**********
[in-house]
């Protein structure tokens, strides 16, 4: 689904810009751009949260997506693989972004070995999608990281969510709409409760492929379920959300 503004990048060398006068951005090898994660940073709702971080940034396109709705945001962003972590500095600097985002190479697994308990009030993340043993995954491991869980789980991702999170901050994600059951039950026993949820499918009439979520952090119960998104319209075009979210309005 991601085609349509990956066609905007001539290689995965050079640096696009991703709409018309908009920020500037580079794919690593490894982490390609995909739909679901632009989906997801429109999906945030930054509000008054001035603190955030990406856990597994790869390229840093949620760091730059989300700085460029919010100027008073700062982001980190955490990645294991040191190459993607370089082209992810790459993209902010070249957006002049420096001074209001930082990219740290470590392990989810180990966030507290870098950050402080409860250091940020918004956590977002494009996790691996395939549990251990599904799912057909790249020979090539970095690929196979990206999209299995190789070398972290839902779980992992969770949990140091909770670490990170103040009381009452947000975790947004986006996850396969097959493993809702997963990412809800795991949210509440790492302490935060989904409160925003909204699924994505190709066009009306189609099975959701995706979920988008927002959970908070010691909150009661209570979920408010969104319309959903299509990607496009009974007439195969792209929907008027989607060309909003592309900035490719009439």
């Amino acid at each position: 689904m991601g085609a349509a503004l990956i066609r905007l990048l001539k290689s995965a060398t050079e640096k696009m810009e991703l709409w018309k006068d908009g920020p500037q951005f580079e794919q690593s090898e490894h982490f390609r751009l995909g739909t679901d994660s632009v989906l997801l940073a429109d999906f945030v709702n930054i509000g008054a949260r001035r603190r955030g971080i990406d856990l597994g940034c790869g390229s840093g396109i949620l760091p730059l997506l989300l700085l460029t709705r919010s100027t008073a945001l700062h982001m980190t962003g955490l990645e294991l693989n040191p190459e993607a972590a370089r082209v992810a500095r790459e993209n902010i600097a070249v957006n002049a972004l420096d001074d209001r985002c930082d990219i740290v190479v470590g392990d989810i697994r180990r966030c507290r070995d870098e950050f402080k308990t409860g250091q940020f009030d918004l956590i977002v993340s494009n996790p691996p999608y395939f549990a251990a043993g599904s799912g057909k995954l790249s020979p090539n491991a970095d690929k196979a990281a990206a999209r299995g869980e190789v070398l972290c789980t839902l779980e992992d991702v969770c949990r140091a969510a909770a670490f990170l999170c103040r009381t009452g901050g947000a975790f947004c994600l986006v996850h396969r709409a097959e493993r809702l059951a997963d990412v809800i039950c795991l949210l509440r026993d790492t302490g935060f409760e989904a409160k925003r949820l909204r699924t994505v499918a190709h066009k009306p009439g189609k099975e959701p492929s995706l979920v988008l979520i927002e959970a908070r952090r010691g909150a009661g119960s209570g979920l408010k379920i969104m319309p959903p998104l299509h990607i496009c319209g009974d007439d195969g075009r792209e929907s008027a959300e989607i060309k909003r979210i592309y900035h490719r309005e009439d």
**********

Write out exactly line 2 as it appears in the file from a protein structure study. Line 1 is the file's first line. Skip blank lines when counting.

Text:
């Protein structure tokens, strides 16, 4: 689904810009751009949260997506693989972004070995999608990281969510709409409760492929379920959300 503004990048060398006068951005090898994660940073709702971080940034396109709705945001962003972590500095600097985002190479697994308990009030993340043993995954491991869980789980991702999170901050994600059951039950026993949820499918009439979520952090119960998104319209075009979210309005 991601085609349509990956066609905007001539290689995965050079640096696009991703709409018309908009920020500037580079794919690593490894982490390609995909739909679901632009989906997801429109999906945030930054509000008054001035603190955030990406856990597994790869390229840093949620760091730059989300700085460029919010100027008073700062982001980190955490990645294991040191190459993607370089082209992810790459993209902010070249957006002049420096001074209001930082990219740290470590392990989810180990966030507290870098950050402080409860250091940020918004956590977002494009996790691996395939549990251990599904799912057909790249020979090539970095690929196979990206999209299995190789070398972290839902779980992992969770949990140091909770670490990170103040009381009452947000975790947004986006996850396969097959493993809702997963990412809800795991949210509440790492302490935060989904409160925003909204699924994505190709066009009306189609099975959701995706979920988008927002959970908070010691909150009661209570979920408010969104319309959903299509990607496009009974007439195969792209929907008027989607060309909003592309900035490719009439």